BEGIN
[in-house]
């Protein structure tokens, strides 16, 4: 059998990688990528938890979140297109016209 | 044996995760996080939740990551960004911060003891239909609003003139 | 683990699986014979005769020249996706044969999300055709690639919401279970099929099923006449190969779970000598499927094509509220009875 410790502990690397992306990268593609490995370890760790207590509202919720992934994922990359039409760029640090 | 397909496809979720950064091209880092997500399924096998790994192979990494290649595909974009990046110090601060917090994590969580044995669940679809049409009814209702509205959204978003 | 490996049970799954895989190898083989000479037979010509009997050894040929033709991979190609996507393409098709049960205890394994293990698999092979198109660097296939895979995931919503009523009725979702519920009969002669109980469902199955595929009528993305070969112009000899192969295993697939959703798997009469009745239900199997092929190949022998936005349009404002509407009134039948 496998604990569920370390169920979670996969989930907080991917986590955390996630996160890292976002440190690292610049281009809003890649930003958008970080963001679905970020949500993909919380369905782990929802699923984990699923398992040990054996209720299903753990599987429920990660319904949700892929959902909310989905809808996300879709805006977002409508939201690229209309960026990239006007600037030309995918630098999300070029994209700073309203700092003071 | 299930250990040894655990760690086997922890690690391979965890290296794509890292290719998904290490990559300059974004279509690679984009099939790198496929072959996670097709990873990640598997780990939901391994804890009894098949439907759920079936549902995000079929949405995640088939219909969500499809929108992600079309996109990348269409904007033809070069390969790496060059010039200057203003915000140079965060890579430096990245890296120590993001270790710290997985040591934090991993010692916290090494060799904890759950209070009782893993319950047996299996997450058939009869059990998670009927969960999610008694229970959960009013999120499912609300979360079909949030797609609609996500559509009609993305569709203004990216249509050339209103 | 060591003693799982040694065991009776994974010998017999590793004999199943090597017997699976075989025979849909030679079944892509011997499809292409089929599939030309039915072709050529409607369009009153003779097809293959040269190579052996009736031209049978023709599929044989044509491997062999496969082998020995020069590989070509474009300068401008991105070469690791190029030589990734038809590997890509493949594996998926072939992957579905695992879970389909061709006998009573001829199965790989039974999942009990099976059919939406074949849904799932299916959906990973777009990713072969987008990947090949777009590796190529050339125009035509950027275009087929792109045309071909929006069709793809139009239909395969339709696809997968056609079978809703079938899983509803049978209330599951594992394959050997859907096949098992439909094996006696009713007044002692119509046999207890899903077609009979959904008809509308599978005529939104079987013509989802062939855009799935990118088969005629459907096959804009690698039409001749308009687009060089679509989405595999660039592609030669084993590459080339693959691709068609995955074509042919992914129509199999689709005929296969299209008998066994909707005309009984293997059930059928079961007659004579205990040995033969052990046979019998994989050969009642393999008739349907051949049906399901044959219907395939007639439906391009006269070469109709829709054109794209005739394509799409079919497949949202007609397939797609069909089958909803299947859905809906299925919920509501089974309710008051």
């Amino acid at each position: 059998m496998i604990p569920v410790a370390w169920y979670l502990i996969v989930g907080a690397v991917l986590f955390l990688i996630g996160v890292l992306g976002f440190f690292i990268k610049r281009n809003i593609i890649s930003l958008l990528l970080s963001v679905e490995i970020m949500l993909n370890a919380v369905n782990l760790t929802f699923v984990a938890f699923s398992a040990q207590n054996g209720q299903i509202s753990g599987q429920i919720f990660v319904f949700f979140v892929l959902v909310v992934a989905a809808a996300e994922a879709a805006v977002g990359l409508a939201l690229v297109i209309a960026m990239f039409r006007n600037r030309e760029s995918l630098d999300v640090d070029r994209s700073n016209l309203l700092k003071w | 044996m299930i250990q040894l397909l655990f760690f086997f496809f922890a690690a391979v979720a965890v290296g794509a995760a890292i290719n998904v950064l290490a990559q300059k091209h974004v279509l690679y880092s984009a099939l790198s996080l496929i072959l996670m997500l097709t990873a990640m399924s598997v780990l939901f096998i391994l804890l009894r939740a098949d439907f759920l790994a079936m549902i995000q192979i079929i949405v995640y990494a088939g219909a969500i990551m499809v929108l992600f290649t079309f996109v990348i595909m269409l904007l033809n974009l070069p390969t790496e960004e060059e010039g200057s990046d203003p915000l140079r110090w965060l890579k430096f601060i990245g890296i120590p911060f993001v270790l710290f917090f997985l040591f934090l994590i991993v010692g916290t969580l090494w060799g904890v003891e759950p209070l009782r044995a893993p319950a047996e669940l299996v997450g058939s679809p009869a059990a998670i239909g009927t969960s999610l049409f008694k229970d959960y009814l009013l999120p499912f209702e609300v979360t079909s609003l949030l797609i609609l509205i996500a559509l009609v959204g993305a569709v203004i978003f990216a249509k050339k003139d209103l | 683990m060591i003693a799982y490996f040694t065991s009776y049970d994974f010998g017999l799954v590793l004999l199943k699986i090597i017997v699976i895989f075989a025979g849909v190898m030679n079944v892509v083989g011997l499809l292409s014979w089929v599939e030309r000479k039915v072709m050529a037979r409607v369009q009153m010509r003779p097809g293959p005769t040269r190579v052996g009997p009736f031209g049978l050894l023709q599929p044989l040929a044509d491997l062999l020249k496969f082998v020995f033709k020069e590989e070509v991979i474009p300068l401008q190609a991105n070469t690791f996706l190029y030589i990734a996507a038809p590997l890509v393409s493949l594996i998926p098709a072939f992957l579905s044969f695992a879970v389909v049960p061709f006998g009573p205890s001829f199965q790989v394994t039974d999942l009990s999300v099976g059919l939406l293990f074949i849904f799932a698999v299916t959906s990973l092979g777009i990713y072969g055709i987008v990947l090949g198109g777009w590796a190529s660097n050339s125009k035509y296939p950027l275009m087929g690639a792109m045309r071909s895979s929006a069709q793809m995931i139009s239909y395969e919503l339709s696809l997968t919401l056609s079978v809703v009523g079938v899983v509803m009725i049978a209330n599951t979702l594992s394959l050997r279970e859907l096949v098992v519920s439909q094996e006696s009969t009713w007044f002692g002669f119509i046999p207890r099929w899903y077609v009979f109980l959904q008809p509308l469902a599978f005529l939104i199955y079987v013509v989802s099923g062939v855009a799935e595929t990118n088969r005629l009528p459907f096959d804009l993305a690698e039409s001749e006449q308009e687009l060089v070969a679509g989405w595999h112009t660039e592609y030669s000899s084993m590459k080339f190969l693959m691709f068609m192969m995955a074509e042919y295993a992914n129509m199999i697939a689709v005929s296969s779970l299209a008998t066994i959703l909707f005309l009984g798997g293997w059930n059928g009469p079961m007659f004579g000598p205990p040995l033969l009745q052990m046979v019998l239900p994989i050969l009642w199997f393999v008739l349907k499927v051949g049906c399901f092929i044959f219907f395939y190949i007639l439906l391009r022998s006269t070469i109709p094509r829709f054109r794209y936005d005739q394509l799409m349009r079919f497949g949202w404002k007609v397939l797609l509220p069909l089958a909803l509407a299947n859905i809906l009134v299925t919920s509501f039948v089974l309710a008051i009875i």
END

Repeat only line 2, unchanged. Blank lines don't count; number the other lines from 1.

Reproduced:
């Protein structure tokens, strides 16, 4: 059998990688990528938890979140297109016209 | 044996995760996080939740990551960004911060003891239909609003003139 | 683990699986014979005769020249996706044969999300055709690639919401279970099929099923006449190969779970000598499927094509509220009875 410790502990690397992306990268593609490995370890760790207590509202919720992934994922990359039409760029640090 | 397909496809979720950064091209880092997500399924096998790994192979990494290649595909974009990046110090601060917090994590969580044995669940679809049409009814209702509205959204978003 | 490996049970799954895989190898083989000479037979010509009997050894040929033709991979190609996507393409098709049960205890394994293990698999092979198109660097296939895979995931919503009523009725979702519920009969002669109980469902199955595929009528993305070969112009000899192969295993697939959703798997009469009745239900199997092929190949022998936005349009404002509407009134039948 496998604990569920370390169920979670996969989930907080991917986590955390996630996160890292976002440190690292610049281009809003890649930003958008970080963001679905970020949500993909919380369905782990929802699923984990699923398992040990054996209720299903753990599987429920990660319904949700892929959902909310989905809808996300879709805006977002409508939201690229209309960026990239006007600037030309995918630098999300070029994209700073309203700092003071 | 299930250990040894655990760690086997922890690690391979965890290296794509890292290719998904290490990559300059974004279509690679984009099939790198496929072959996670097709990873990640598997780990939901391994804890009894098949439907759920079936549902995000079929949405995640088939219909969500499809929108992600079309996109990348269409904007033809070069390969790496060059010039200057203003915000140079965060890579430096990245890296120590993001270790710290997985040591934090991993010692916290090494060799904890759950209070009782893993319950047996299996997450058939009869059990998670009927969960999610008694229970959960009013999120499912609300979360079909949030797609609609996500559509009609993305569709203004990216249509050339209103 | 060591003693799982040694065991009776994974010998017999590793004999199943090597017997699976075989025979849909030679079944892509011997499809292409089929599939030309039915072709050529409607369009009153003779097809293959040269190579052996009736031209049978023709599929044989044509491997062999496969082998020995020069590989070509474009300068401008991105070469690791190029030589990734038809590997890509493949594996998926072939992957579905695992879970389909061709006998009573001829199965790989039974999942009990099976059919939406074949849904799932299916959906990973777009990713072969987008990947090949777009590796190529050339125009035509950027275009087929792109045309071909929006069709793809139009239909395969339709696809997968056609079978809703079938899983509803049978209330599951594992394959050997859907096949098992439909094996006696009713007044002692119509046999207890899903077609009979959904008809509308599978005529939104079987013509989802062939855009799935990118088969005629459907096959804009690698039409001749308009687009060089679509989405595999660039592609030669084993590459080339693959691709068609995955074509042919992914129509199999689709005929296969299209008998066994909707005309009984293997059930059928079961007659004579205990040995033969052990046979019998994989050969009642393999008739349907051949049906399901044959219907395939007639439906391009006269070469109709829709054109794209005739394509799409079919497949949202007609397939797609069909089958909803299947859905809906299925919920509501089974309710008051």